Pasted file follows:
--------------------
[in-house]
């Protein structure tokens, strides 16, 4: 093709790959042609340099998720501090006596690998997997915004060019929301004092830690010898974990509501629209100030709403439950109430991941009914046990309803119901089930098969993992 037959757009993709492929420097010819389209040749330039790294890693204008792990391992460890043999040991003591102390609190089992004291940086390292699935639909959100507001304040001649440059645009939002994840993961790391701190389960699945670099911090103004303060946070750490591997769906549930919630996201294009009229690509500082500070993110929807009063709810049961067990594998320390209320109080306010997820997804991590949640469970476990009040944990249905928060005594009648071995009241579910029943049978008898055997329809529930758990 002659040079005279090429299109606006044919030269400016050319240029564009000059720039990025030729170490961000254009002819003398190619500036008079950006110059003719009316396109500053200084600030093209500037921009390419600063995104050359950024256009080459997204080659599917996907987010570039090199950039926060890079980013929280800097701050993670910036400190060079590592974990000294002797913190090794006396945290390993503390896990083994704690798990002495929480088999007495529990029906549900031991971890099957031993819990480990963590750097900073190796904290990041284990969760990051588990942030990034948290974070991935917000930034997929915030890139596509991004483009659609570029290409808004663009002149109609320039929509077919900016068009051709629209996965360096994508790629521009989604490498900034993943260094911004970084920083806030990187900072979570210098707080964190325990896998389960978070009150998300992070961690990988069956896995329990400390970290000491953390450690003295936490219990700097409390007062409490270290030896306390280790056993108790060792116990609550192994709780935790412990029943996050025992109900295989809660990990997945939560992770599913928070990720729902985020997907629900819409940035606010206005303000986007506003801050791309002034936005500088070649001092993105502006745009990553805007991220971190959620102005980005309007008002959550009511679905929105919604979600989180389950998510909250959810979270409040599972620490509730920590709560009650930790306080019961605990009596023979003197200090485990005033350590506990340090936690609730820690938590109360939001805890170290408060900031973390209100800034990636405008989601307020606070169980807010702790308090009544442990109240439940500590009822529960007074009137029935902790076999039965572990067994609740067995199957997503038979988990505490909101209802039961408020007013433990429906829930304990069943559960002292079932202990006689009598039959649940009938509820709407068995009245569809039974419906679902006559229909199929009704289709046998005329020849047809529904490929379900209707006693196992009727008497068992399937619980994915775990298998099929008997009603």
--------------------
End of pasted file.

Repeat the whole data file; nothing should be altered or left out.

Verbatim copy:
[in-house]
């Protein structure tokens, strides 16, 4: 093709790959042609340099998720501090006596690998997997915004060019929301004092830690010898974990509501629209100030709403439950109430991941009914046990309803119901089930098969993992 037959757009993709492929420097010819389209040749330039790294890693204008792990391992460890043999040991003591102390609190089992004291940086390292699935639909959100507001304040001649440059645009939002994840993961790391701190389960699945670099911090103004303060946070750490591997769906549930919630996201294009009229690509500082500070993110929807009063709810049961067990594998320390209320109080306010997820997804991590949640469970476990009040944990249905928060005594009648071995009241579910029943049978008898055997329809529930758990 002659040079005279090429299109606006044919030269400016050319240029564009000059720039990025030729170490961000254009002819003398190619500036008079950006110059003719009316396109500053200084600030093209500037921009390419600063995104050359950024256009080459997204080659599917996907987010570039090199950039926060890079980013929280800097701050993670910036400190060079590592974990000294002797913190090794006396945290390993503390896990083994704690798990002495929480088999007495529990029906549900031991971890099957031993819990480990963590750097900073190796904290990041284990969760990051588990942030990034948290974070991935917000930034997929915030890139596509991004483009659609570029290409808004663009002149109609320039929509077919900016068009051709629209996965360096994508790629521009989604490498900034993943260094911004970084920083806030990187900072979570210098707080964190325990896998389960978070009150998300992070961690990988069956896995329990400390970290000491953390450690003295936490219990700097409390007062409490270290030896306390280790056993108790060792116990609550192994709780935790412990029943996050025992109900295989809660990990997945939560992770599913928070990720729902985020997907629900819409940035606010206005303000986007506003801050791309002034936005500088070649001092993105502006745009990553805007991220971190959620102005980005309007008002959550009511679905929105919604979600989180389950998510909250959810979270409040599972620490509730920590709560009650930790306080019961605990009596023979003197200090485990005033350590506990340090936690609730820690938590109360939001805890170290408060900031973390209100800034990636405008989601307020606070169980807010702790308090009544442990109240439940500590009822529960007074009137029935902790076999039965572990067994609740067995199957997503038979988990505490909101209802039961408020007013433990429906829930304990069943559960002292079932202990006689009598039959649940009938509820709407068995009245569809039974419906679902006559229909199929009704289709046998005329020849047809529904490929379900209707006693196992009727008497068992399937619980994915775990298998099929008997009603």